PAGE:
Benin Gives Niger Temporal Access To Cotonou Port For Oil Shipment To China

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The Republic of Benin has provisionally reversed its decision to block exports of crude oil from Niger Republic to China via its Cotonou Port and agreed to hold a meeting between the two countries, the West African nation’s Minister for Water, Energy and Mines said on Wednesday.

Last week, three vessels carrying crude oil from Niger and destined for China arrived in Benin, but the Benin authorities prevented them from docking at the Cotonou Port.

President Patrice Talon declared that the Contonou Port would not be opened to Niger oil export unless the junta in Niamey ends the border blockade with Benin.

“If you want to load your oil in our waters, you can’t view Benin as an enemy and at the same time expect your oil to cross our territory,” President Patrice Talon said in a statement.

“We’re open to working with Niger. They’re the ones that refused to allow trucks to cross.

“Benin is not an enemy country and if tomorrow the Nigerien authorities decide to collaborate with Benin formally, the boats will be loaded,” he added.

However, on Wednesday, Benin’s Minister for Water, Energy and Mines, Samou Seïdou Adambi, announced that his country had decided to allow Niger to have access to their port after a meeting with Chinese partners, according to Reuters.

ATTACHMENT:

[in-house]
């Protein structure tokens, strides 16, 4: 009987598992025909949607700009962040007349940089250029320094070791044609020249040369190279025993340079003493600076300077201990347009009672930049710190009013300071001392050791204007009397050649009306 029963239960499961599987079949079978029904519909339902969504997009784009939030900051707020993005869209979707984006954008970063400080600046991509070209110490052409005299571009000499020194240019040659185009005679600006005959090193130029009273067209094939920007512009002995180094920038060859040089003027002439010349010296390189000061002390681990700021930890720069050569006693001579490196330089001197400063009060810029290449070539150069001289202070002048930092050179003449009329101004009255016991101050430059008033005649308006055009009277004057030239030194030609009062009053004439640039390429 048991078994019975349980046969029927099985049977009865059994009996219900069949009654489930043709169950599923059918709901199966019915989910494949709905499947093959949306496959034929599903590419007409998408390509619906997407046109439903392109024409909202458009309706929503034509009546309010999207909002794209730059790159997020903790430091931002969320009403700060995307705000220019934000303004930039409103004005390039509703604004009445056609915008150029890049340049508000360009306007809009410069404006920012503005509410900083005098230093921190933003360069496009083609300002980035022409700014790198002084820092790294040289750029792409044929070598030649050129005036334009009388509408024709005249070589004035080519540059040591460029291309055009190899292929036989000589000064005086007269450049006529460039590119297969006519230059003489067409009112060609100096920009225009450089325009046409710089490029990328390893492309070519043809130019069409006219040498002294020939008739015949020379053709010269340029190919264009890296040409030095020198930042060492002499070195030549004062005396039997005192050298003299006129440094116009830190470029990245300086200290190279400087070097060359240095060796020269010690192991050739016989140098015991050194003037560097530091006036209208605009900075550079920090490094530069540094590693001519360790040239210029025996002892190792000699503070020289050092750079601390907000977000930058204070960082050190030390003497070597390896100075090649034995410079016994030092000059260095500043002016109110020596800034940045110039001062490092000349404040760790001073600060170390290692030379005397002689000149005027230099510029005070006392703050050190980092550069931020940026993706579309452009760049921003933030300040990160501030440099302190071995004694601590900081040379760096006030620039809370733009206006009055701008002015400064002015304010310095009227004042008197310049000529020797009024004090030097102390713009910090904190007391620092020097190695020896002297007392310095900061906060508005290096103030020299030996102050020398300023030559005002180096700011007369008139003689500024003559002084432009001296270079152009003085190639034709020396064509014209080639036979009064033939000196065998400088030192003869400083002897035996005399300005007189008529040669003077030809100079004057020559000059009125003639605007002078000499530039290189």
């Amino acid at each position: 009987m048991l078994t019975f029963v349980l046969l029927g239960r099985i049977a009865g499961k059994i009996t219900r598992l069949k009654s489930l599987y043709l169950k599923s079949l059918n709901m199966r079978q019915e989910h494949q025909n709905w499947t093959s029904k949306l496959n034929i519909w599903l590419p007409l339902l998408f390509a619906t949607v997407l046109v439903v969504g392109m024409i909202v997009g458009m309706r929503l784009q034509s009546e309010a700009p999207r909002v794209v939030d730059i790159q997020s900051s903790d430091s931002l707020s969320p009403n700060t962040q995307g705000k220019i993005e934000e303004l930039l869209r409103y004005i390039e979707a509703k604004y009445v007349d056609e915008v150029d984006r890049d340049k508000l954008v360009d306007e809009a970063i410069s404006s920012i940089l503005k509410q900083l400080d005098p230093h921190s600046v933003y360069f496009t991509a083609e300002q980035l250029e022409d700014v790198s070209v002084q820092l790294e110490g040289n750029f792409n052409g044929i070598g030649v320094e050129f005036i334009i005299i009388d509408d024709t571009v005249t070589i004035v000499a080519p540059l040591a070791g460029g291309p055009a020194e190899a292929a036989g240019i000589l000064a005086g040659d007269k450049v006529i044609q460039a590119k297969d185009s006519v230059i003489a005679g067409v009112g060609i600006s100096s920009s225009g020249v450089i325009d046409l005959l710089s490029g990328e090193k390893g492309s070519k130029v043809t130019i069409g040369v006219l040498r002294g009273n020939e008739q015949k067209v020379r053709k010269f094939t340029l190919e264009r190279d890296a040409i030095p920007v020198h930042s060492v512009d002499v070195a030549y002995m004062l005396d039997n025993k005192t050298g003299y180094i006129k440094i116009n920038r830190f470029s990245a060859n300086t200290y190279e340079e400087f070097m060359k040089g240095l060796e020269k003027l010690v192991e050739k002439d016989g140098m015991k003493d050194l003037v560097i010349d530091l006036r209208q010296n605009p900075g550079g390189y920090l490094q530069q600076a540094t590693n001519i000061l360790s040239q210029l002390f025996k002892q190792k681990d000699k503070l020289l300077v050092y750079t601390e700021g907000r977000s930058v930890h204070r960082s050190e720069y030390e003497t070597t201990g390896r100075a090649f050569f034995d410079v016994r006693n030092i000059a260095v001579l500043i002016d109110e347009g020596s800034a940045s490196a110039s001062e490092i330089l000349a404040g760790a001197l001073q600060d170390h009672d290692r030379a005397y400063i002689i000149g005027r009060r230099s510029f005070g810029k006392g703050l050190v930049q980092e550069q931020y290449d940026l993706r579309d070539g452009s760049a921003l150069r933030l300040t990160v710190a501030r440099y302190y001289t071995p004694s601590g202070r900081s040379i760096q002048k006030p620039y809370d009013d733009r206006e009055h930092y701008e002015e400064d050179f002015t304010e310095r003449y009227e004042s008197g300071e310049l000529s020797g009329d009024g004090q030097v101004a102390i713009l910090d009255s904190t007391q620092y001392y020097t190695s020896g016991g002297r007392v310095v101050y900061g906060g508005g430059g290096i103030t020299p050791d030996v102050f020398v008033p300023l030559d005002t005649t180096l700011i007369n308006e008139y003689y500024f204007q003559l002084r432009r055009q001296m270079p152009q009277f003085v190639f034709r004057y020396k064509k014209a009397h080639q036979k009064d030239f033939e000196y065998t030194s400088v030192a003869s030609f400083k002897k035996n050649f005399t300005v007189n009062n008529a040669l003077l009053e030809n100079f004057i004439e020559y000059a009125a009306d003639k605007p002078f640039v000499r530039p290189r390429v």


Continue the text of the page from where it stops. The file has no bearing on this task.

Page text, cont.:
“We have decided to authorise the loading of the first vessel in our waters. However, it is important to note that this authorisation is provisional,” Samou Seidou Adambi told reporters after a meeting with the Chinese partners.

Benin intends to respect all the agreements within the pipeline project, Adambi said, adding that the country planned to hold a meeting to examine “urgent matters relating to the proper conduct of the pipeline’s export operations.”

Relations between Benin and Niger have been strained since the coup in Niger in July, which led the West African regional bloc, ECOWAS, to impose strict sanctions for more than six months.

Trade flows in the region were expected to normalise after the West African regional bloc lifted sanctions to dissuade Niger from withdrawing from the political and economic union.

“Nonetheless, Niger has kept its borders closed to goods from Benin and not formally told Benin why it has done so,” President Patrice Talon said in a statement last week.

Niger’s Prime Minister, Ali Mahaman Lamine Zeine, said on Saturday that Benin’s blockade of Niger’s oil exports violated trade agreements between the two countries and with Niger’s Chinese partners.

He added that Niger could not fully re-open its border with Benin for security reasons.